I can't wait for another visit later in the year to see how things have progressed!

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Location:
Posted: May 31, 2012
Overall:
10
Support:
10
Value:
10
By: HopeN2012
Age:
24

125 colectivo trips
65 nights at Fanny Lu
40 tons of rice & beans eaten (approx)
5 pumas, 6 river otter and 1 jaguarundi sighted
Hundreds of monkeys, snakes, lizards, small mammals, frogs, birds, fish, and turtles sighted also!!
Many MANY km of jungle trails and beach walked
1 camp built (YES!)

= An AMAZING year living in the jungles of the Osa Peninsula working as Project Coordinator for Frontier Costa Rica.

I will sorely miss Piro, Tití Camp, the jungle,the beaches and the memories I have of the place will forever stay with me. However this year could never have been as special as it has been without all the wonderful people I have met over the past 12 months! All the Frontier Costa Rica staff I have worked with – you guys are the best, thanks for making my job so easy and hopefully catch you all back in UK soon!! The Frontier LHQ staff – thanks for all your hard work, support and hopefully see you all soon around Old St!

Finally however I have to say a HUGE thank you to all the brilliant, amazing, interesting, energetic and fun volunteers that I have had the pleasure to work with over the year! You guys have really made my year and I will never forget the times spent on camp (old and new) with you lot!! :-)

Pura Vida!

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Location:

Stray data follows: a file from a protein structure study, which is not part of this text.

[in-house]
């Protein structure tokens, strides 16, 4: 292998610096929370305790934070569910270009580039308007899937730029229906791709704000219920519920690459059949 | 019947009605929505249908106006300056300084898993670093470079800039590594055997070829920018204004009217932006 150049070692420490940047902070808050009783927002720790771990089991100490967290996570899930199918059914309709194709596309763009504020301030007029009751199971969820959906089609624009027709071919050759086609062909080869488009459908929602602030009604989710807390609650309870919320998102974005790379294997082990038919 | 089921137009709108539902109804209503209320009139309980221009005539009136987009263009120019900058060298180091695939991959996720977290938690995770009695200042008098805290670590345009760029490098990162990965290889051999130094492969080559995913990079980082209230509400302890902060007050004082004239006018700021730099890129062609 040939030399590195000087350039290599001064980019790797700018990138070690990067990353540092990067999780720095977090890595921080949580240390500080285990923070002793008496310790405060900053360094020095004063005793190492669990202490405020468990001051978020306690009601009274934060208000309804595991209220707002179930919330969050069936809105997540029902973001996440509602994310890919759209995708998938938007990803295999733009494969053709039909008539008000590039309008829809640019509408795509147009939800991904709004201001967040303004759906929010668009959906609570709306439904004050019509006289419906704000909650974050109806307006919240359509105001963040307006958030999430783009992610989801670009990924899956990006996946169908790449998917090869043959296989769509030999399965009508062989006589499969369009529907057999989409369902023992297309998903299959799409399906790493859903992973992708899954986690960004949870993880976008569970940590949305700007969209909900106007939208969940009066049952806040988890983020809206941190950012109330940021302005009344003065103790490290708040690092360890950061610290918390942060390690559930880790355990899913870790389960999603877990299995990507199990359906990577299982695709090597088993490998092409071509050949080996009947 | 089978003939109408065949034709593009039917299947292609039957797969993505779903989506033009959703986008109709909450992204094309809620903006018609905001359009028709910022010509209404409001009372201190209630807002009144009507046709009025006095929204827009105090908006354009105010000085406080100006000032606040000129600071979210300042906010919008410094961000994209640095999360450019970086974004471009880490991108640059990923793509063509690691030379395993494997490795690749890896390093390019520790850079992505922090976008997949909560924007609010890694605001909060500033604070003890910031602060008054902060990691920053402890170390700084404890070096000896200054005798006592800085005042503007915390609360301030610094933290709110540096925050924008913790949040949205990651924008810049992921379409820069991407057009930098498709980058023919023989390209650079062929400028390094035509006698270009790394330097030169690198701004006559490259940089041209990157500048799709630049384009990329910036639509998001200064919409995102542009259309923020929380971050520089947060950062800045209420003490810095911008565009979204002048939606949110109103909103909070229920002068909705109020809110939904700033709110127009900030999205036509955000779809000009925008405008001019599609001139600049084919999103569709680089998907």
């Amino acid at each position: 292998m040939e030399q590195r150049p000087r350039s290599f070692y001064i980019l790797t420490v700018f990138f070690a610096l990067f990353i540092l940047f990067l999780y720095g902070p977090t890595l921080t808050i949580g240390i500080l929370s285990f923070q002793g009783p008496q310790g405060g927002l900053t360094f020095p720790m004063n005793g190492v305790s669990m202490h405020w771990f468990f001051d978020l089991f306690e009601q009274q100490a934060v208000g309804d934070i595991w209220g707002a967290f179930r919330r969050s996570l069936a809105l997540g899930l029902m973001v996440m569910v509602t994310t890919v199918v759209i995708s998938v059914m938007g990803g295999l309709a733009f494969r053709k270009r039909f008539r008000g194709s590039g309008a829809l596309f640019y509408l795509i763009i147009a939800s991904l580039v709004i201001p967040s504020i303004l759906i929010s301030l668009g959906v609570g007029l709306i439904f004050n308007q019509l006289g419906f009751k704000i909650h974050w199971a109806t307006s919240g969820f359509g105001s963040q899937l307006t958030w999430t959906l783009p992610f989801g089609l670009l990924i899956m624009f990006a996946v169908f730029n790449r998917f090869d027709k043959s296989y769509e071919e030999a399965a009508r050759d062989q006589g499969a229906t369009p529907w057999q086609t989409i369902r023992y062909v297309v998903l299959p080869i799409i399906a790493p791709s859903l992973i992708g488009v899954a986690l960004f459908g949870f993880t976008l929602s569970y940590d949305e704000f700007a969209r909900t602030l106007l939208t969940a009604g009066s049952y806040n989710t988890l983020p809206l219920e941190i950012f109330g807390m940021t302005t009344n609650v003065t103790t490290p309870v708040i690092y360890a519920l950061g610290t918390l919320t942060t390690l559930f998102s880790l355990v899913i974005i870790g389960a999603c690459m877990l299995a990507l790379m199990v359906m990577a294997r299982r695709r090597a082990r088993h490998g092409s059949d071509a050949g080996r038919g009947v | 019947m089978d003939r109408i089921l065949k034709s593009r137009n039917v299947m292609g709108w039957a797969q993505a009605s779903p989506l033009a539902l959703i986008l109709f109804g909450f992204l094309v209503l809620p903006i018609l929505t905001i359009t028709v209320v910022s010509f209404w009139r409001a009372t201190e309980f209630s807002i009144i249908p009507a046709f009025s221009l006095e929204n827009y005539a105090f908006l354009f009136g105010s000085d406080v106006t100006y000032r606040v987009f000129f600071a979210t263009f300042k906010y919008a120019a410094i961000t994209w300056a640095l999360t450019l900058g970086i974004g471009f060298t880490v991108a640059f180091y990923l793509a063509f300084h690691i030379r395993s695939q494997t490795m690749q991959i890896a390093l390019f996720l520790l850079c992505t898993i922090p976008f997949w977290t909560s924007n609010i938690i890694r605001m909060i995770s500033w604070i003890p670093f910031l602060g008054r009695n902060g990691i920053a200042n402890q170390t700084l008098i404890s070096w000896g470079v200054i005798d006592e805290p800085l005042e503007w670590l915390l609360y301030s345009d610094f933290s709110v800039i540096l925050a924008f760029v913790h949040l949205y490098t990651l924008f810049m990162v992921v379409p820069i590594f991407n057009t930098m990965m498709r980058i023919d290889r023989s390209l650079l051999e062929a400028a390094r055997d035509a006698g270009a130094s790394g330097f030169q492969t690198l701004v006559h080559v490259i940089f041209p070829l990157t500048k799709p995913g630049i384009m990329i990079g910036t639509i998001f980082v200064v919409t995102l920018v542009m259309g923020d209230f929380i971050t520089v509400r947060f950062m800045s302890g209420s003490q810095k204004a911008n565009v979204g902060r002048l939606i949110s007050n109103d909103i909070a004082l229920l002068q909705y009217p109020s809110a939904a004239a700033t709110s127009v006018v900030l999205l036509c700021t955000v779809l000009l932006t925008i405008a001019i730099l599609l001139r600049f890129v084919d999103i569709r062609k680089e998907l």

Posted: May 30, 2012
Overall:
10
Support:
10
Value:
10
By: dapa767
Age:
25

I have been in Madagascar for 2 months now and love it. It is truly a unique place to visit, in terms of culture and wildlife. On my first day we went on a snorkel on home reef, saw loads of anemone fish, a giant puffer and a hawksbill turtle. We then went for a walk to a local village, on the way spotting a family of black lemurs and a Chameleon. Not too bad for the first day! Since then I have been able to explore further afield through science work and seen even more wonderful creatures. The local village that we live next to have a strong sense of community, inviting us to parties, celebrations and even a carnival! Out here you get sun, sea, sand and science! Perfect combination!

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Location:
Posted: May 30, 2012
Overall:
10
Support:
10
Value:
10
Age:
27

I have been in Madagascar for two months already and the time has flown by... working within the marine staff here has been an absolute eye opener and one which has allowed me to experience many new things. From the moment I arrived on camp I was taken away by the beauty of our surroundings- the green forest surrounding the back of the camp and our views out over the ocean and the surrounding areas. Stunning. Living within a local community has also been a real eye opener, seeing their way of life and how they have adapted to live in this tropical paradise has been amazing- specially the way that they have allowed us to fit into their village and are willing to help us with anything we may need.
The diving is not the most amzing in the world but there is a wide variety of extremely colourful fish, rays and occasional turtles. I have genuinely enjoyed every dive I have done here and some of the dives have amazing coral formations so I would not overlook Madagascar as a diving location. Being able to carry out science whilst on the dives is also a really enjoyable experience and has allowed me to learn more about the reef fauna and flora in the area. The marine crew are also extremely fun to work with and the mixture of people on camp means that there is plenty to learn and never a boring moment.
I would recommend Madagascar to anyone, but be prepared for basic living standards! This is genuinely not a problem and I believe it has added to my experience here- but maybe bring a few luxuries from home with you!! Enjoy!

Program:
Location:
Posted: May 29, 2012
Overall:
9
Support:
8
Value:
8
Age:
22